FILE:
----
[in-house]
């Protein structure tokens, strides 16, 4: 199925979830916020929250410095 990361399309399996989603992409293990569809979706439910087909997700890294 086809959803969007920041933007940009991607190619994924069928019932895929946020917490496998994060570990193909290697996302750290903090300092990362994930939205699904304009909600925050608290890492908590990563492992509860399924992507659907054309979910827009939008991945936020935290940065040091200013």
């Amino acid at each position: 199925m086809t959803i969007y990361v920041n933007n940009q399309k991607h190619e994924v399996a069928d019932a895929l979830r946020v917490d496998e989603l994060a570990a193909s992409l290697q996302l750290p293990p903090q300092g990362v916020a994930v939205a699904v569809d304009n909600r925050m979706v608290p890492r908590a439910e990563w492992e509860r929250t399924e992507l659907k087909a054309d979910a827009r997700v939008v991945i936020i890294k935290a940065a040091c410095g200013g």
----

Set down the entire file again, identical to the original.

[in-house]
């Protein structure tokens, strides 16, 4: 199925979830916020929250410095 990361399309399996989603992409293990569809979706439910087909997700890294 086809959803969007920041933007940009991607190619994924069928019932895929946020917490496998994060570990193909290697996302750290903090300092990362994930939205699904304009909600925050608290890492908590990563492992509860399924992507659907054309979910827009939008991945936020935290940065040091200013």
């Amino acid at each position: 199925m086809t959803i969007y990361v920041n933007n940009q399309k991607h190619e994924v399996a069928d019932a895929l979830r946020v917490d496998e989603l994060a570990a193909s992409l290697q996302l750290p293990p903090q300092g990362v916020a994930v939205a699904v569809d304009n909600r925050m979706v608290p890492r908590a439910e990563w492992e509860r929250t399924e992507l659907k087909a054309d979910a827009r997700v939008v991945i936020i890294k935290a940065a040091c410095g200013g």